An Oscan-speaking people, the Samnites probably originated as an offshoot of the Sabines. The Samnites formed a confederation, consisting of four tribes: the Hirpini, Caudini, Caraceni, and Pentri. They allied with Rome against the Gauls in 354 BC, but later became enemies of the Romans and were soon involved in a series of three wars (343–341 BC, 327–304 BC, and 298–290 BC) against the Romans. Despite an overwhelming victory over the Romans at the Battle of the Caudine Forks (321 BC), the Samnites were eventually subjugated. Although severely weakened, the Samnites later helped Pyrrhus and some went over to Hannibal in their wars (280–275 BC and 218-201 BC) against Rome. They also fought from 90 BC in the Social War and later in the civil war (82 BC) as allies of Gnaeus Papirius Carbo against Lucius Cornelius Sulla, who defeated them and their leader Pontius Telesinus at the Battle of the Colline Gate (82 BC). They were eventually assimilated by the Romans, and ceased to exist as distinct people.


The Sidicini (in ancient Greek Σιδικῖνοι) were one of the Italic peoples of ancient Italy. Their territory extended northward from their capital, Teanum Sidicinum (modern day Teano), along the valley of the Liri river up to Fregellae, covering around 3,000 square km in total. They were neighbors of the Samnites and Campanians, and allies of the Ausoni and Aurunci. Their language was a part of the Osco-Umbrian linguistic family.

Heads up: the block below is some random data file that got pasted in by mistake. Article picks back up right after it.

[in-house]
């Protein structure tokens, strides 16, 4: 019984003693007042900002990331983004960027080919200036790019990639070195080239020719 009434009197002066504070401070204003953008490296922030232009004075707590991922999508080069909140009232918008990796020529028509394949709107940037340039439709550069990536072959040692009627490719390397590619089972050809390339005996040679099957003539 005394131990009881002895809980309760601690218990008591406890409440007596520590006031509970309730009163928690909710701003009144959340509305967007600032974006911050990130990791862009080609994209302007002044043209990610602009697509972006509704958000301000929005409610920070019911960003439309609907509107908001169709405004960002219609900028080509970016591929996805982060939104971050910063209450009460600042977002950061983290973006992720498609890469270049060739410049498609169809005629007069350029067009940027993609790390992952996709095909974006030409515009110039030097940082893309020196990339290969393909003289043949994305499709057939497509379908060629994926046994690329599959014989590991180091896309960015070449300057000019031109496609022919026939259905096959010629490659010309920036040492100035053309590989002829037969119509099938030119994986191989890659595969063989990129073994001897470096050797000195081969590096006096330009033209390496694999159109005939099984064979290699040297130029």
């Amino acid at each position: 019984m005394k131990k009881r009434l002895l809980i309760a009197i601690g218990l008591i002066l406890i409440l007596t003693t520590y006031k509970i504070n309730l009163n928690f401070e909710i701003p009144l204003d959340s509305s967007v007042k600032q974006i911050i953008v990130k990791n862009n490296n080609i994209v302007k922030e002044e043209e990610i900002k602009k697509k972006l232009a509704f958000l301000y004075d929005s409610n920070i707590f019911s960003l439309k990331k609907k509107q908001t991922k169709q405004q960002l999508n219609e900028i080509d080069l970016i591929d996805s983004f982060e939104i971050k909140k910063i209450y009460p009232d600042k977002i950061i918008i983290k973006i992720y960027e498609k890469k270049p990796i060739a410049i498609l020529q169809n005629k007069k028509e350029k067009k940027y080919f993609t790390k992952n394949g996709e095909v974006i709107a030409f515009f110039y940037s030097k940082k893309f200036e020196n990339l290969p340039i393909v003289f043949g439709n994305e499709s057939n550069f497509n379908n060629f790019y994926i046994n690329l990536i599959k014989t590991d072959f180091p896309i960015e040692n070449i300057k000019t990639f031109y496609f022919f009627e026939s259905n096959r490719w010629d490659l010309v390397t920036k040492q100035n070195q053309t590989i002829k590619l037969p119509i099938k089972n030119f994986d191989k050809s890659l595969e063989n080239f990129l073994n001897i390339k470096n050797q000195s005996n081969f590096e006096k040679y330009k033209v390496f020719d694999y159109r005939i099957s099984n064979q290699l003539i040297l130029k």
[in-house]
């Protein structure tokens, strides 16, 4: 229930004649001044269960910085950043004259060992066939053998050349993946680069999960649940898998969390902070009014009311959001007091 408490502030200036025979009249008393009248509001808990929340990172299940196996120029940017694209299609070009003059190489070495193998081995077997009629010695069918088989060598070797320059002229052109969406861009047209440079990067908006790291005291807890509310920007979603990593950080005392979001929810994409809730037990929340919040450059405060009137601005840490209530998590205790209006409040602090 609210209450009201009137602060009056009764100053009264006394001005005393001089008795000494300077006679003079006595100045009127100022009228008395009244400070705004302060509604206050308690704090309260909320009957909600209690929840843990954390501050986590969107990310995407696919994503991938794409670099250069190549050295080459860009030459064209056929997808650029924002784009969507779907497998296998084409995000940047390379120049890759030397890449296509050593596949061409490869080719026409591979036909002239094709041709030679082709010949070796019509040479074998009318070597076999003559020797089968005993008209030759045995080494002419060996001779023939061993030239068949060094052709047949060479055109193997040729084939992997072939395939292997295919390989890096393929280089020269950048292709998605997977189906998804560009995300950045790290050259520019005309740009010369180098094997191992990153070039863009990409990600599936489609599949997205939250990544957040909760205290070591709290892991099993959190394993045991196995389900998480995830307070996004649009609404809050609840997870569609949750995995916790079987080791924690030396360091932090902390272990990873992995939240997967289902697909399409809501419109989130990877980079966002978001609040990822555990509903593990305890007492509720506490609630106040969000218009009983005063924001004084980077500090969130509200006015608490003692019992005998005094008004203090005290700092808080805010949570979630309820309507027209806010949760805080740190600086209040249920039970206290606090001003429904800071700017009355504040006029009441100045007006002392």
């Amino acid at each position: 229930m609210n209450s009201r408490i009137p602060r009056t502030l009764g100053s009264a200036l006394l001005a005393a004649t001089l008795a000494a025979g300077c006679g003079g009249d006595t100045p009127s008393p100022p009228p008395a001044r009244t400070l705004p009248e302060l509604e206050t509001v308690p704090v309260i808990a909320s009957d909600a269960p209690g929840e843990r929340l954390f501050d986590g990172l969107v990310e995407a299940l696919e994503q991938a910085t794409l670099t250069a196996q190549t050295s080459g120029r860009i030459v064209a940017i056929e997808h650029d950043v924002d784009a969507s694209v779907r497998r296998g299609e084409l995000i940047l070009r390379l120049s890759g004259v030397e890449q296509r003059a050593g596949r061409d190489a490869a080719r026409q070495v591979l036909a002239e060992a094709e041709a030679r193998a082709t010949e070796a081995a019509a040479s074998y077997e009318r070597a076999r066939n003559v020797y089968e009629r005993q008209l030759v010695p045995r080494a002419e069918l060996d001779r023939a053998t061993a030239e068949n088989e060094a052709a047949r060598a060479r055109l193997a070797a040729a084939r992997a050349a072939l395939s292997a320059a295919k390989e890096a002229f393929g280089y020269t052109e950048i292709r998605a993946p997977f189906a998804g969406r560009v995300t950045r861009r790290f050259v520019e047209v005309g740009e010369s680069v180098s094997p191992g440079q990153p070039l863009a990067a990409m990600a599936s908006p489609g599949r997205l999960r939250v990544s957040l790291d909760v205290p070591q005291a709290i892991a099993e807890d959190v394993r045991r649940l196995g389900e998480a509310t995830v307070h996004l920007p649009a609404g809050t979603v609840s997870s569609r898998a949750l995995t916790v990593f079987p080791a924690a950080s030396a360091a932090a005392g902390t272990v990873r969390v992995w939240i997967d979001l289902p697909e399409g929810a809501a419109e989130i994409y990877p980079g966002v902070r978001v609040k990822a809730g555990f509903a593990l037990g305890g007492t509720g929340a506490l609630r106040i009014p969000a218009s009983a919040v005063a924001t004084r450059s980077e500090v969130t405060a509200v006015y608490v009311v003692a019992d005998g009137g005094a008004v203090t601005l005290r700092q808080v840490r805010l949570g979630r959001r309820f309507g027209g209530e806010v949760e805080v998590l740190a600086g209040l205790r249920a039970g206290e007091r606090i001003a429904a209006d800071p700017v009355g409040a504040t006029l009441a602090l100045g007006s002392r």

The Umbri were Italic peoples of ancient Italy. A region called Umbria still exists and is now occupied by Italian speakers. It is somewhat smaller than the ancient Umbria.

Most ancient Umbrian cities were settled in the 9th-4th centuries BC on easily defensible hilltops. Umbria was bordered by the Tiber and Nar rivers and included the Apennine slopes on the Adriatic. The ancient Umbrian language is a branch of a group called Oscan-Umbrian, which is related to the Latino-Faliscan languages.


Vestini (Ancient Greek: Οὐηστίνοι) were an Italic tribe who occupied the area of the modern Abruzzo (central Italy) included between the Gran Sasso and the northern bank of the Aterno river. Their main centres were Pitinum (near modern L'Aquila), Aufinum (Ofena), Peltuinum (Prata d'Ansidonia), Pinna (Penne) and Aternum (Pescara, shared with the Marrucini).


The Volsci were an Italic tribe, well known in the history of the first century of the Roman Republic. At the time they inhabited the partly hilly, partly marshy district of the south of Latium, bounded by the Aurunci and Samnites on the south, the Hernici on the east, and stretching roughly from Norba and Cora in the north to Antium (modern Anzio and Nettuno) in the south. Rivals of Rome for several hundred years, their territories were taken over by and assimilated into the growing republic by 300 BCE.